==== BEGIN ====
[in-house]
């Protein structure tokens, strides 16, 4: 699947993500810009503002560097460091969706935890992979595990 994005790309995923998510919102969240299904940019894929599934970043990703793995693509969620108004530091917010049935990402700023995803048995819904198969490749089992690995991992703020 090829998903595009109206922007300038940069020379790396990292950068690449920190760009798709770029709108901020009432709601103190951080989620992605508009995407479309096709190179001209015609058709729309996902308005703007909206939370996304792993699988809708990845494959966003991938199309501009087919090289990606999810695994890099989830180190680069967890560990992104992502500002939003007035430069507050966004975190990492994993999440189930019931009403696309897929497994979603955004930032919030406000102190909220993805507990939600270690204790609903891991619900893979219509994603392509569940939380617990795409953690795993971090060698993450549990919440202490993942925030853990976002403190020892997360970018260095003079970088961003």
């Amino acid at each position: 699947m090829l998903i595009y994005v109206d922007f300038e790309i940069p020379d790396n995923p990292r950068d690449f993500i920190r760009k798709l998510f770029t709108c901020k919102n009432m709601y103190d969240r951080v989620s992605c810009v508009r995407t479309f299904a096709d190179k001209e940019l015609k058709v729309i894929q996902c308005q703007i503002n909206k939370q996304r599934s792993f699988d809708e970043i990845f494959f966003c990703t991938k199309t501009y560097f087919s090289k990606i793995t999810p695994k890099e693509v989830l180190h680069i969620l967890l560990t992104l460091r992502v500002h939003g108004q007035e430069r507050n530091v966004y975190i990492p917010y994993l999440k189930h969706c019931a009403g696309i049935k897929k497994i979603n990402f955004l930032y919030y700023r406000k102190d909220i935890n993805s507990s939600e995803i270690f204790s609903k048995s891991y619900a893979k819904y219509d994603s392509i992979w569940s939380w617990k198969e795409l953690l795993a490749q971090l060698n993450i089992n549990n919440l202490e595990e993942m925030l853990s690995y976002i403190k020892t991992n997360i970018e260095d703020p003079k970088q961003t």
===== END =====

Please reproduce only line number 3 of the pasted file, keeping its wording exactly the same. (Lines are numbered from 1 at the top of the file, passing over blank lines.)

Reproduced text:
């Amino acid at each position: 699947m090829l998903i595009y994005v109206d922007f300038e790309i940069p020379d790396n995923p990292r950068d690449f993500i920190r760009k798709l998510f770029t709108c901020k919102n009432m709601y103190d969240r951080v989620s992605c810009v508009r995407t479309f299904a096709d190179k001209e940019l015609k058709v729309i894929q996902c308005q703007i503002n909206k939370q996304r599934s792993f699988d809708e970043i990845f494959f966003c990703t991938k199309t501009y560097f087919s090289k990606i793995t999810p695994k890099e693509v989830l180190h680069i969620l967890l560990t992104l460091r992502v500002h939003g108004q007035e430069r507050n530091v966004y975190i990492p917010y994993l999440k189930h969706c019931a009403g696309i049935k897929k497994i979603n990402f955004l930032y919030y700023r406000k102190d909220i935890n993805s507990s939600e995803i270690f204790s609903k048995s891991y619900a893979k819904y219509d994603s392509i992979w569940s939380w617990k198969e795409l953690l795993a490749q971090l060698n993450i089992n549990n919440l202490e595990e993942m925030l853990s690995y976002i403190k020892t991992n997360i970018e260095d703020p003079k970088q961003t």